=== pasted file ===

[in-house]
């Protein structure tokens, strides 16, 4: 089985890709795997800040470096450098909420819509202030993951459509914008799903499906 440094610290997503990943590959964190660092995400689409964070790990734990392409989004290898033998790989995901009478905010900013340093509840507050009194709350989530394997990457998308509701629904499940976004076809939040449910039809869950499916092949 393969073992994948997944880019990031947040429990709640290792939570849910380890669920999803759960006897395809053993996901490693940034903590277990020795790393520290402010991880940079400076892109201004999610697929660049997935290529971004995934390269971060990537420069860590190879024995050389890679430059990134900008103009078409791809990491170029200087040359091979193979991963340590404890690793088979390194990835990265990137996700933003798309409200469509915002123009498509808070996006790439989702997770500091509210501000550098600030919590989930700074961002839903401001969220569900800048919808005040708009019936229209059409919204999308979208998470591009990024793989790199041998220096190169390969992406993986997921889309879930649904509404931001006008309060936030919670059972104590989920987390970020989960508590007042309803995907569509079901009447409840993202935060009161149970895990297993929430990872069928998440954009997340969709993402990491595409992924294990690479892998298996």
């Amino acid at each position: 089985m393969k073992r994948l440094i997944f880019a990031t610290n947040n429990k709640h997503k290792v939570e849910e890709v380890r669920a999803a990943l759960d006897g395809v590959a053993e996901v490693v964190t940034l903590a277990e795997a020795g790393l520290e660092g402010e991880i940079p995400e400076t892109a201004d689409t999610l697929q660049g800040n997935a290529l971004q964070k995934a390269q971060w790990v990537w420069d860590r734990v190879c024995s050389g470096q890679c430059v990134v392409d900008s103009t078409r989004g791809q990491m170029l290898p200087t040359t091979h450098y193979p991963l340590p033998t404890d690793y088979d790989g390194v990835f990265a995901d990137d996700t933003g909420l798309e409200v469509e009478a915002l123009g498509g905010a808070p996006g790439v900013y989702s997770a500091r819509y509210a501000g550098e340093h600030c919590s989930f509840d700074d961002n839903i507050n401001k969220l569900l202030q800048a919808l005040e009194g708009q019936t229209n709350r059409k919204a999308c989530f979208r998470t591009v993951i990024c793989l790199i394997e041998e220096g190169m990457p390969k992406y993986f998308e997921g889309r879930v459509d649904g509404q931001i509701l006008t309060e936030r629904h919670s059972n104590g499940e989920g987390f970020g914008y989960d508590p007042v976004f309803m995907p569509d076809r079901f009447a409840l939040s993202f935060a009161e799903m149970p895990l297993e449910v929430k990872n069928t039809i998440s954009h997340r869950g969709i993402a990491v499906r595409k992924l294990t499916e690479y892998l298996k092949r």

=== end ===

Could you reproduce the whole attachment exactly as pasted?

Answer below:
[in-house]
């Protein structure tokens, strides 16, 4: 089985890709795997800040470096450098909420819509202030993951459509914008799903499906 440094610290997503990943590959964190660092995400689409964070790990734990392409989004290898033998790989995901009478905010900013340093509840507050009194709350989530394997990457998308509701629904499940976004076809939040449910039809869950499916092949 393969073992994948997944880019990031947040429990709640290792939570849910380890669920999803759960006897395809053993996901490693940034903590277990020795790393520290402010991880940079400076892109201004999610697929660049997935290529971004995934390269971060990537420069860590190879024995050389890679430059990134900008103009078409791809990491170029200087040359091979193979991963340590404890690793088979390194990835990265990137996700933003798309409200469509915002123009498509808070996006790439989702997770500091509210501000550098600030919590989930700074961002839903401001969220569900800048919808005040708009019936229209059409919204999308979208998470591009990024793989790199041998220096190169390969992406993986997921889309879930649904509404931001006008309060936030919670059972104590989920987390970020989960508590007042309803995907569509079901009447409840993202935060009161149970895990297993929430990872069928998440954009997340969709993402990491595409992924294990690479892998298996």
């Amino acid at each position: 089985m393969k073992r994948l440094i997944f880019a990031t610290n947040n429990k709640h997503k290792v939570e849910e890709v380890r669920a999803a990943l759960d006897g395809v590959a053993e996901v490693v964190t940034l903590a277990e795997a020795g790393l520290e660092g402010e991880i940079p995400e400076t892109a201004d689409t999610l697929q660049g800040n997935a290529l971004q964070k995934a390269q971060w790990v990537w420069d860590r734990v190879c024995s050389g470096q890679c430059v990134v392409d900008s103009t078409r989004g791809q990491m170029l290898p200087t040359t091979h450098y193979p991963l340590p033998t404890d690793y088979d790989g390194v990835f990265a995901d990137d996700t933003g909420l798309e409200v469509e009478a915002l123009g498509g905010a808070p996006g790439v900013y989702s997770a500091r819509y509210a501000g550098e340093h600030c919590s989930f509840d700074d961002n839903i507050n401001k969220l569900l202030q800048a919808l005040e009194g708009q019936t229209n709350r059409k919204a999308c989530f979208r998470t591009v993951i990024c793989l790199i394997e041998e220096g190169m990457p390969k992406y993986f998308e997921g889309r879930v459509d649904g509404q931001i509701l006008t309060e936030r629904h919670s059972n104590g499940e989920g987390f970020g914008y989960d508590p007042v976004f309803m995907p569509d076809r079901f009447a409840l939040s993202f935060a009161e799903m149970p895990l297993e449910v929430k990872n069928t039809i998440s954009h997340r869950g969709i993402a990491v499906r595409k992924l294990t499916e690479y892998l298996k092949r």